What happens when you stop drinking the Kool-Aid?
I left later than usual for my run this morning, the route included several blocks that comprise our neighborhood elementary, middle and high schools, each of which was in various stages of beginning the school day. Traffic (including early/late drop-offs) made my run even more challenging than usual. Of course, this was my fault for choosing the time and route.
As I proceeded through each of the school zones, I began to pay closer attention to the scenes playing out around me. With Toby Mac's Eye On It playing in my ears, what I saw were many parents with hurried, stressed expressions on their faces. There were cars driving too fast for the number of kids around and a few obviously impatient drivers who felt they had the right of way. I also saw a few parents pulling their kids along the sidewalks with tears flowing or defiant scowls. I encountered a stream of teenagers in shiny new vehicles (borrowed from parents?) the most popular, from what I could tell, were high-step pick up trucks and a mix of VW bugs and Jeeps. In addition, I passed the cross-country team, running in clusters, some of whom looked exhausted though it was before 8 a.m.
Dr. Shefali Tsabary mentions in her book, The Conscious Parent, that our generation has "drunk the parental Kool-Aid." What she is alluding to is we have created and chosen (often unconsciously) to live a lifestyle where external rewards (be they material, academic, sports-related or physical) have taken center stage to the more critical components of internal well-being like a presence of mind, inner peace, and emotional connection.
I would have to agree with her, not so much based on the observations during my morning run (though this didn't change my opinion), but because I know how important it is to a lot of families to make sure their kids are given every opportunity and advantage to succeed.
But at what cost?
When I talk with parents I hear no shortage of stories about their kids feeling anxious or challenged with depression. I hear parents complain about busy schedules, high expectations by the school and some of the extracurricular programs...and I wonder if we're concentrating on the aspects of life that will benefit our kids in the long run.
It's not that there is something inherently wrong with big houses, pricey cars, kids in AP classes, private lessons for your sport of choice...but if that's the essence of what our family life is all about then what will relationships and connection look like and mean to our sons and daughters when they become parents?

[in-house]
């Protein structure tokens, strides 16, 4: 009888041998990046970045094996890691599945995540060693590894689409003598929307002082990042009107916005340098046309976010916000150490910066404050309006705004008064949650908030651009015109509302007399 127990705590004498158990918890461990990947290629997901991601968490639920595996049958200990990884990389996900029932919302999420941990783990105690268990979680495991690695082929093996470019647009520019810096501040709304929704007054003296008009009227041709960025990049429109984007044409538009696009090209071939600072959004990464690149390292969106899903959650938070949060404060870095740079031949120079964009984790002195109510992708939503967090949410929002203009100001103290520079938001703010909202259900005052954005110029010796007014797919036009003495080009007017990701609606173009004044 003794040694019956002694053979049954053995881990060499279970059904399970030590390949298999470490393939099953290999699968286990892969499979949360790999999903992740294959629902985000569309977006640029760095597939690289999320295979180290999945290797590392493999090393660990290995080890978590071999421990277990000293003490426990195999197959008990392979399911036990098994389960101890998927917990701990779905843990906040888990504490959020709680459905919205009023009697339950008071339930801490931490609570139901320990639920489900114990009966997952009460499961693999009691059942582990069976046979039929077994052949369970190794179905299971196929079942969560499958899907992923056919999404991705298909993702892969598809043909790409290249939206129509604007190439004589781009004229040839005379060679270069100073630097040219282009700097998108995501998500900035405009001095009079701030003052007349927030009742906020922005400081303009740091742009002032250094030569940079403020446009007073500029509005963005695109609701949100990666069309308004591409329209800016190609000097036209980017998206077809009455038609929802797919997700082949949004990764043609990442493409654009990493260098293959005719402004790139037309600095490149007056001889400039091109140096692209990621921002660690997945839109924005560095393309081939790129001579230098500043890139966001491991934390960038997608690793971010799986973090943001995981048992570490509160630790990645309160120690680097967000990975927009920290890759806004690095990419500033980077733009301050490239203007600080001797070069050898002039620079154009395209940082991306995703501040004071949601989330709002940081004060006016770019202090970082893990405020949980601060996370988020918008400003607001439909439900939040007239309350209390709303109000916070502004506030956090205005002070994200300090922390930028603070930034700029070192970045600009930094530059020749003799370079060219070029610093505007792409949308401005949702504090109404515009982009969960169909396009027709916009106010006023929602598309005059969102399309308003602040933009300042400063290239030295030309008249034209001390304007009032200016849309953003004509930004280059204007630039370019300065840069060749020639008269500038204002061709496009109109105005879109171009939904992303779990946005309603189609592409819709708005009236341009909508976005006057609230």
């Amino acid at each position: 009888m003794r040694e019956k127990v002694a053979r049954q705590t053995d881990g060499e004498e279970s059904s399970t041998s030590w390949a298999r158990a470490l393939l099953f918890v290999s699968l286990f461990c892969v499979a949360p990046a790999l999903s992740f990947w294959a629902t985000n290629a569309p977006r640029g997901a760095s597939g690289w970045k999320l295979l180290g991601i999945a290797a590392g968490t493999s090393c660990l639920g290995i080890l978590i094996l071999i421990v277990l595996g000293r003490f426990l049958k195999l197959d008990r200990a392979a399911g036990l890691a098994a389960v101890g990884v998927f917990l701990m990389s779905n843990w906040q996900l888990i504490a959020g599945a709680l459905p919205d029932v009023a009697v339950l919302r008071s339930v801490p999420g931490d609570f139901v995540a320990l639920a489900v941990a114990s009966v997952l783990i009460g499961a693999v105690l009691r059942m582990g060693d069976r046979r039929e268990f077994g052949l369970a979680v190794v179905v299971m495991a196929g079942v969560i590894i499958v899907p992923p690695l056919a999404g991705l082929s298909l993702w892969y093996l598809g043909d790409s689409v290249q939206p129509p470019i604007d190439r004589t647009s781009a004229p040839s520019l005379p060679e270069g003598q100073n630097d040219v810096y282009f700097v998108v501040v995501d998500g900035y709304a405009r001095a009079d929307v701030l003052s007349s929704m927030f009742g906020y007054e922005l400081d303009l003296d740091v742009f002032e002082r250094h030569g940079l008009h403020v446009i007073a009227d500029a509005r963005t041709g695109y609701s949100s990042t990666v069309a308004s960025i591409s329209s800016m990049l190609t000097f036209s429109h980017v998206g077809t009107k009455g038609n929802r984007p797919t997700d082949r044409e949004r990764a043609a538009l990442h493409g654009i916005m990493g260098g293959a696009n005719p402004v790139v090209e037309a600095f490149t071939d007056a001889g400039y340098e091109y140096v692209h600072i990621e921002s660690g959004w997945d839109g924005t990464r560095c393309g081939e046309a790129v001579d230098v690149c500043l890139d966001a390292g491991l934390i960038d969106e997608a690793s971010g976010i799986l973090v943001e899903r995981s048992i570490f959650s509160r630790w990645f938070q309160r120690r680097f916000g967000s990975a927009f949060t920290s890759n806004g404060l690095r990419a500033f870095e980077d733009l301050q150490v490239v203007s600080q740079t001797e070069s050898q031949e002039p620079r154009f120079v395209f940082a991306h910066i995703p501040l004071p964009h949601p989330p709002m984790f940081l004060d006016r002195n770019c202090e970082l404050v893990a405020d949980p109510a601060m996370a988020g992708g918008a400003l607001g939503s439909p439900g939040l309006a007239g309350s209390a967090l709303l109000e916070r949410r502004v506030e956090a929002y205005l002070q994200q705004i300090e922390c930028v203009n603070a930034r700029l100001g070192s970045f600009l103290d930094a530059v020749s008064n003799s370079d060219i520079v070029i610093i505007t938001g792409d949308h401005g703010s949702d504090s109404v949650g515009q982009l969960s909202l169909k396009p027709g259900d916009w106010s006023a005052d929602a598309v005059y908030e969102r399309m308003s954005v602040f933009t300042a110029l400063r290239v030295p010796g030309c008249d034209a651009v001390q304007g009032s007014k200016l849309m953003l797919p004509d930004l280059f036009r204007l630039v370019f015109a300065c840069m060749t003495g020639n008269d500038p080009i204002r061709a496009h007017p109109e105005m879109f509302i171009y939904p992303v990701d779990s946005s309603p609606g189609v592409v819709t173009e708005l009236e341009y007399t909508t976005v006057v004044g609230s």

Like, where will the rat race lead us?
As I continued along my route, I thought about a YouTube series we found and watched with our kids over the weekend. It's the video log about a family from our Texas town who sold their McMansion, donated many of their belongings, packed up their four kids (two teens and two younger), bought a 55 foot boat (even though Dad had never sailed before) and took off from Florida for a MULTIPLE YEAR ocean adventure!
Here is the trailer that explains it all:
Can you even imagine?
But I gotta say I LOVE some of the things Dad (Keith) talks about in this video about life being short, there never a "perfect" time and that some of the relationships you believe are strong are not.
Take a listen...
Now, I can't imagine living on a boat for years, mainly because I am scared of open water (and deep water and shark-infested water not to mention BIG waves). But I have to say the idea of selling the house, most of our belongings, packing up the kids (which at this point (because we have three grown and independent), only includes a son in high school and our middle school daughter) and traveling around the country (land-ho) in an RV, now that I could do.
Imagine what our kids and us could experience if we slowed down and took the time to really connect with them. Not in the form of an occasional tropical vacation or ski weekend between life's chaotic schedule, but truly made a decision to scale back our lives, reexamine our priorities, and work together towards the future.
Most of the families I know aren't consciously saying, "we are choosing to work our butts off to provide a home/school/extra curricular experience above the norm because that's what's expected of us"...no, they've drunk the Kool-Aid that tastes like success because ON THE OUTSIDE it looks like it.
But it's not feeling so good on the inside.
The shiny exterior is a hollow casing for an empty interior.
Imagine for a moment if your family went "Sailing Zatara"...what would your kids experience? What would YOU experience? Life is about choices, decisions, and when you have children it's about modeling self-care so they have the best shot at growing into adults who know how to care for themselves, beyond the exterior, during life's inevitable rough spots.
We've got to spend more time taking care of ourselves and our relationships, learning the importance of modeling mindful coping skills for our kids as the world continues to experience a great deal of stress and disharmony. Balance and harmony begins within the self and extends to those closest to us before it can be taken into the school, community, and world at large.